If possible, the exchange got even worse with Whitlock challenging King’s ethnicity and King calling Whitlock a “Motherf##ker.” To the extent King wanted to use the article as a platform to build a name for himself, he succeeded. To the extent he wanted to reveal a not-so-subtle agenda by attacking a respected reporter, he succeeded as well.

As King showed, celebrities can be leveraged to gain personal notoriety. Perhaps learning the lesson, six former female students recently filed a Title IX lawsuit against the University of Tennessee claiming that the school created a “hostile sexual environment.” Even though none of the students have firsthand knowledge of the incident involving Manning, the lawsuit references it for some reason.

Do you think that their attorneys hope that the additional publicity will increase the school’s desire to settle? Don’t worry, that question is rhetorical. While the six former students may have legitimate grievances, the inclusion of Manning should make everyone pause as to their real motives and/or the viability of their claims.


Based on assorted Twitter feeds and blogs that I have read since Super Bowl 50, a lot of the anti-Manning venom seems to be spewing from Tom Brady fans. In large part, they’re still fuming because the league dragged their guy through the mud last year because of Deflategate. Despite a court rejecting the NFL’s unprecedented punishment, Brady still may be punished depending on the outcome of the NFL’s appeal. Presumably, Brady fans want Manning fans to feel the same pain.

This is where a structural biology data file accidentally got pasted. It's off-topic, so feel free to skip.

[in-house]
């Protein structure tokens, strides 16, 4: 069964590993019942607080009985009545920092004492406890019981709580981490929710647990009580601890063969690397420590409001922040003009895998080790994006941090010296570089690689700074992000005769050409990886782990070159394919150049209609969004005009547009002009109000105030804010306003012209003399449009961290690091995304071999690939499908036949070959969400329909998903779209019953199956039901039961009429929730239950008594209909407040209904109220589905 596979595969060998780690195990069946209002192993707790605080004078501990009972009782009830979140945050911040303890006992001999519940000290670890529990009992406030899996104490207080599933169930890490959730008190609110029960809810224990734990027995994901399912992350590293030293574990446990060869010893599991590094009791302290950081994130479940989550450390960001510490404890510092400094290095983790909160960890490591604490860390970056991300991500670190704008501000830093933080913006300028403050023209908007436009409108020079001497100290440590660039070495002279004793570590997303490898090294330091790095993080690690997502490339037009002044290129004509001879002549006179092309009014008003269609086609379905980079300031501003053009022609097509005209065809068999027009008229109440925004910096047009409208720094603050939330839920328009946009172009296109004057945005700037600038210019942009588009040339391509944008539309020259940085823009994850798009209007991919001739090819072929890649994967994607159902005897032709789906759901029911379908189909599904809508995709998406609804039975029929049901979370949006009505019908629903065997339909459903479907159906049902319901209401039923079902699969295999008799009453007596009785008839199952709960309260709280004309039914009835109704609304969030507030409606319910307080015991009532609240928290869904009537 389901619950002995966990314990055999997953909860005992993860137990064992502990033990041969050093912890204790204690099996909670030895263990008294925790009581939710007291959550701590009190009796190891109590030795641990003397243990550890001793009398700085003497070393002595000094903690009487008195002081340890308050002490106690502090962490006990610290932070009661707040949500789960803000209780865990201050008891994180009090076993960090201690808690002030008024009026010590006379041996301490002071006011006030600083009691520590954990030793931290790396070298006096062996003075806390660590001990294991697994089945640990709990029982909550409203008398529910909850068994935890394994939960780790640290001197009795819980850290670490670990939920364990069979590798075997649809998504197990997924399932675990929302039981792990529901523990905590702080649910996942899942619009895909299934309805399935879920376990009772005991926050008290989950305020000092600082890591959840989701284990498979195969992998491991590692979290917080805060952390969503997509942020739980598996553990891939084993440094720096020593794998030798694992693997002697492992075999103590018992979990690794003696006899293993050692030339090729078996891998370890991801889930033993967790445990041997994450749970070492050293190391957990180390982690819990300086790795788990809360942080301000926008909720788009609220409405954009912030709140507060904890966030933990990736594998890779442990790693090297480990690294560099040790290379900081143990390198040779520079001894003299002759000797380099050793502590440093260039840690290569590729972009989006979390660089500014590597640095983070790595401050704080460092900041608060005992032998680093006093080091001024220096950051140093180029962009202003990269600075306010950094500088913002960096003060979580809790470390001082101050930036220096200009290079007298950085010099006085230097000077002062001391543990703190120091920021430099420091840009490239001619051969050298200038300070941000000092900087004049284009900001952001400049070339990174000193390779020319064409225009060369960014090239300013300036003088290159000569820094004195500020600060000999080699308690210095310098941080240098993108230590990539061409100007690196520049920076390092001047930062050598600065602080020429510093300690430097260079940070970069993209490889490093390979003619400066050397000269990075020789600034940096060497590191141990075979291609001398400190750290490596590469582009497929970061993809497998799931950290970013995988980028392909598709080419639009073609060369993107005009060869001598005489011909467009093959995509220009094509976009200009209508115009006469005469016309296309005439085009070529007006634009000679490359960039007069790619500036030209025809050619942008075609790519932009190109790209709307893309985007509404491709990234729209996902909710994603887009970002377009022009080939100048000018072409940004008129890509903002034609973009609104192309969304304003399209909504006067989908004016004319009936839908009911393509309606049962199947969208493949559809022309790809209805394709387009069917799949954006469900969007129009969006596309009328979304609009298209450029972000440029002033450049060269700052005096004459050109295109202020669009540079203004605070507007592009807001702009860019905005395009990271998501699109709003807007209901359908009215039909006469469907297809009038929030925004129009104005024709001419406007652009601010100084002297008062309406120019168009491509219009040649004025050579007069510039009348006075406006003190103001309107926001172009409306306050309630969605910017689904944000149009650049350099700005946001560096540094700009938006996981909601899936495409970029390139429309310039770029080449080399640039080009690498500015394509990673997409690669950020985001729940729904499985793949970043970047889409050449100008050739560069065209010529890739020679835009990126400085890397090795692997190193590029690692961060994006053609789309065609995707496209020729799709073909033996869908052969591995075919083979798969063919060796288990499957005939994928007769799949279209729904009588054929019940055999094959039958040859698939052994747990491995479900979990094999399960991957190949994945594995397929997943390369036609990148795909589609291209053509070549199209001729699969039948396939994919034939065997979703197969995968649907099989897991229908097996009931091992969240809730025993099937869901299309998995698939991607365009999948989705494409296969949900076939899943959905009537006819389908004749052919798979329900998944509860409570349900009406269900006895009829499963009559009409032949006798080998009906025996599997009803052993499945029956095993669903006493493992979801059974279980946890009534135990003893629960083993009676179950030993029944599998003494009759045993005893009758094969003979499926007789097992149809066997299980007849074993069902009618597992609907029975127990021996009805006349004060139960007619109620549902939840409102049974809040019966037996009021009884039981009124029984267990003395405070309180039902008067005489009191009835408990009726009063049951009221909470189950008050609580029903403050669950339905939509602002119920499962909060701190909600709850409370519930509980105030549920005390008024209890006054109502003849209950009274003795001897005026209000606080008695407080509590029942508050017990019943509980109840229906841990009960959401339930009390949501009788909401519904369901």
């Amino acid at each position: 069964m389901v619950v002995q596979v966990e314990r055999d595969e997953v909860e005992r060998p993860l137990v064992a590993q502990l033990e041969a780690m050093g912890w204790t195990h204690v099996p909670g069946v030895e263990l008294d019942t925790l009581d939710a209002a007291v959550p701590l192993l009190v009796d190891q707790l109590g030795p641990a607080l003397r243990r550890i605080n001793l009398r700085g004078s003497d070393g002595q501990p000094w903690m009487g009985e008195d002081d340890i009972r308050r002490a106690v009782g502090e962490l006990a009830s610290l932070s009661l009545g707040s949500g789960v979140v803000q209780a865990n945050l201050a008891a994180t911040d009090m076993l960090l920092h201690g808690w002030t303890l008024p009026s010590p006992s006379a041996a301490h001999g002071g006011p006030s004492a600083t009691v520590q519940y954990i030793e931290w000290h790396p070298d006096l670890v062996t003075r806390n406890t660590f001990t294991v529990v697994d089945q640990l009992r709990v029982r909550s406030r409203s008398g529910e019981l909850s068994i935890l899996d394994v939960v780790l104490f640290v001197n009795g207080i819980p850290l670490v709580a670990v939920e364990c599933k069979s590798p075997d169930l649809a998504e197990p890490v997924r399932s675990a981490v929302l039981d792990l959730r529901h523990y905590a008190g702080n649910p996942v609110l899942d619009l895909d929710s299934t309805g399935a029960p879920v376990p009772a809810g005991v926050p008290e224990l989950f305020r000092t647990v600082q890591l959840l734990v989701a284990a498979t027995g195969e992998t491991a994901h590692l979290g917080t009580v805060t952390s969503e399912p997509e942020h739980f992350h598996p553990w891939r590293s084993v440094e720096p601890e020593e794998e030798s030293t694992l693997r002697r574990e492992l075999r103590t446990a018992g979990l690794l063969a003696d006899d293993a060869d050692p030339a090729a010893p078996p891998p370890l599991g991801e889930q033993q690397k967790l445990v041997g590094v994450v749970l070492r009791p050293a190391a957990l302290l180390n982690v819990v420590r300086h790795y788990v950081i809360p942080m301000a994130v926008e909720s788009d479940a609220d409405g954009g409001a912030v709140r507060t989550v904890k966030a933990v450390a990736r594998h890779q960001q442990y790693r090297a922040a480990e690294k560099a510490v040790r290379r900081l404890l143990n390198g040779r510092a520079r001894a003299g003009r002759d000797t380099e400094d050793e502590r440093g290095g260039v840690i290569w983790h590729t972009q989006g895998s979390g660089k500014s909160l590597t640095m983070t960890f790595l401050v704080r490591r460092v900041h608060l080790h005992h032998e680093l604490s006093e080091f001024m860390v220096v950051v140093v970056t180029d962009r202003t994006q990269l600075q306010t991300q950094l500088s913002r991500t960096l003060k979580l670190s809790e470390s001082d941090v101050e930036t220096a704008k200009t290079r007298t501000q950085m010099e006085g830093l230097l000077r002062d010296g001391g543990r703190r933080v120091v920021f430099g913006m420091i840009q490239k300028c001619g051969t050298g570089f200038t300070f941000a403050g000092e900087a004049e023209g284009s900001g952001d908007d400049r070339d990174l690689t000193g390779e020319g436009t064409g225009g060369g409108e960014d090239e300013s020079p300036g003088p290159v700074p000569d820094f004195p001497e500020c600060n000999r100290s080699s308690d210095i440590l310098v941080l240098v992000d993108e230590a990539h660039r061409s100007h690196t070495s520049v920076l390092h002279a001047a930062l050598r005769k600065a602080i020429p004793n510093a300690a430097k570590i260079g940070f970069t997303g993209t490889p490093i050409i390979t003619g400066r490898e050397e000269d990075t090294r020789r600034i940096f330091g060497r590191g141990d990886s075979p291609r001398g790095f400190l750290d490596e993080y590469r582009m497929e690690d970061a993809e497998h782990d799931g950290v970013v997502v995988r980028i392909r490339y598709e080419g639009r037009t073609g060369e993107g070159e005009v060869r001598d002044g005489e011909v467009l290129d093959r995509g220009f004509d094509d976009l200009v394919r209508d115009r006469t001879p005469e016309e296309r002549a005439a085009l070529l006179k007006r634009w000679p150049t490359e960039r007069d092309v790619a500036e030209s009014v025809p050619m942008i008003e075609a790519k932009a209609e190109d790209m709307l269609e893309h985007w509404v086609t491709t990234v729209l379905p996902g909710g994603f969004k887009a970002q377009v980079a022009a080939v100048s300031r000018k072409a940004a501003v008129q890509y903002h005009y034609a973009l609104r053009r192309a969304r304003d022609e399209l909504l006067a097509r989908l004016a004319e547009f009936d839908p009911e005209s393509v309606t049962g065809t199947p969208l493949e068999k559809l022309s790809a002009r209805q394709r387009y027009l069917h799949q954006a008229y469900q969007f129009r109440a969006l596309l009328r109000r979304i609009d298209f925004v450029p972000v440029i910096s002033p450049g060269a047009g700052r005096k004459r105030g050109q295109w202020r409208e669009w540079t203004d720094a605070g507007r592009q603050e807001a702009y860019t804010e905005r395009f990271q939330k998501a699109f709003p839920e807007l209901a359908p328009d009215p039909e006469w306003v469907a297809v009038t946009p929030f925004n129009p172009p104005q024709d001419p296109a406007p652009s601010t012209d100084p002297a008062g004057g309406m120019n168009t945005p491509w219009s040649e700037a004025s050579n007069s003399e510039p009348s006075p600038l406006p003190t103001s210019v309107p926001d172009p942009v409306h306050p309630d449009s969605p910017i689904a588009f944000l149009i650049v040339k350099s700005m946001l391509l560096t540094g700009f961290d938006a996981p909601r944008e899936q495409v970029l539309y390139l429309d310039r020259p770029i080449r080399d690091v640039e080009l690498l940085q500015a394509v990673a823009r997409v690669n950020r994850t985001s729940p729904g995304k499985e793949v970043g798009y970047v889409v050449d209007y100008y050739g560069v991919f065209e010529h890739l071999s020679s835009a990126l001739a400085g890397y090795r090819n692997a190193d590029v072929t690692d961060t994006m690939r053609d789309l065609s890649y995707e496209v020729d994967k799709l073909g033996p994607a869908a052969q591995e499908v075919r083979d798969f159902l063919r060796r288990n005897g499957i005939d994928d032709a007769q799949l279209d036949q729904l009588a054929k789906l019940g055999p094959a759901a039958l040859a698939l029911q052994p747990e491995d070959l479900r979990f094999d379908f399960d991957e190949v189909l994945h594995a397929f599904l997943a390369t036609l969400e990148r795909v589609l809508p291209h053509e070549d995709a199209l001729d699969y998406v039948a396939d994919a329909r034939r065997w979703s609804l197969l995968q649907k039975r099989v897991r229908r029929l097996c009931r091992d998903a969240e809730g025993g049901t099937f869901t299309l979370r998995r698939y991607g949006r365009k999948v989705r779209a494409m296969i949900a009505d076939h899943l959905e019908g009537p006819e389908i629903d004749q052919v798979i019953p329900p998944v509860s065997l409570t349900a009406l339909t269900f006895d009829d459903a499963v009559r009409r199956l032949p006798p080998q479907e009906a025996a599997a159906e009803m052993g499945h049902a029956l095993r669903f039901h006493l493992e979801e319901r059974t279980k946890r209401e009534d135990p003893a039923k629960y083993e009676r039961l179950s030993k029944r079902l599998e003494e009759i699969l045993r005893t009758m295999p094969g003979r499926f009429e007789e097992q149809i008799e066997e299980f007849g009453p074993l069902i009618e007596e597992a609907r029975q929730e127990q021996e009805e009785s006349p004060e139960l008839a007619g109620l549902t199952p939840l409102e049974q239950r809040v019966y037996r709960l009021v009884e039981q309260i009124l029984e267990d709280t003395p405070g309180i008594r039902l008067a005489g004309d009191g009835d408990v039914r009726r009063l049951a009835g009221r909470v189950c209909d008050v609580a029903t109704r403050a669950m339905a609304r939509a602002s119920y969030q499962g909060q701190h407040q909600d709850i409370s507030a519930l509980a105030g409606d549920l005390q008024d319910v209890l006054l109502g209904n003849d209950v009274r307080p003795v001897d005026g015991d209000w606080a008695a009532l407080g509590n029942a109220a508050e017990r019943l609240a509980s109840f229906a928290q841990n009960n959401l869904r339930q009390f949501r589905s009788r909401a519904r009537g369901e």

[As an update, the NFL won its appeal so Brady sat for the first four games of the 2016-17 season. If the Patriots’ QB wins another title, he certainly will cement his place at the NFL’s G.O.A.T. Fortunately, he doesn’t play baseball because MLB writers have a very long memory regarding cheaters. Regardless of any blemish caused by his involvement in Deflategate, Brady will enter the Hall of Fame in his first year of eligibility.

Interestingly, Brady will face the Pittsburgh Steelers in the AFC Championship this weekend. Regardless of the outcome, I don’t think Aaron Rodgers can be stopped. If Rodgers (or Roethlisberger for that matter) wins out, the spirit of Gutzon Borglum may have to hold off on updating the NFL’s Mount Rushmore for a few more years. The only fly in the ointment would by a win by likely-MVP Matt Ryan. Somehow, I just don’t see that happening.]

When searching for a featured image for this post, I thought about using the following meme.

Peyton Manning hgh
Don’t forget singing this to the Nationwide jingle

I don’t know who deserves credit for the meme, but I found it attached to an article highlighting the seriousness of the HGH charges against Manning. I thought the author might be offering some unbiased insight until I got to the end and read, “Suck it Goodell, and go Pats.”


I have learned not to put too much faith in any athlete, but Manning still deserves the benefit of the doubt. Any lapse in judgment he may have displayed twenty years ago doesn’t change my opinion of him. Of note, the accuser settled the case to her satisfaction. As such, who am I (or who is Shaun King) to claim that justice wasn’t served. Depending on the outcome of the NFL’s investigation, however, I may have to change the featured image and remove the question mark from the title of this post.

[As another update to this original post, the NFL cleared Peyton Manning of any wrongdoing related to his potential HGH use. In particular, the league highlighted the five-time MVP’s complete cooperation in its investigation. Specifically, I imagine he didn’t claim that he routinely smashes cell phones with potentially relevant information. Based on Manning’s continued presence in commercials, I imagine his Q score didn’t suffer from the investigation.]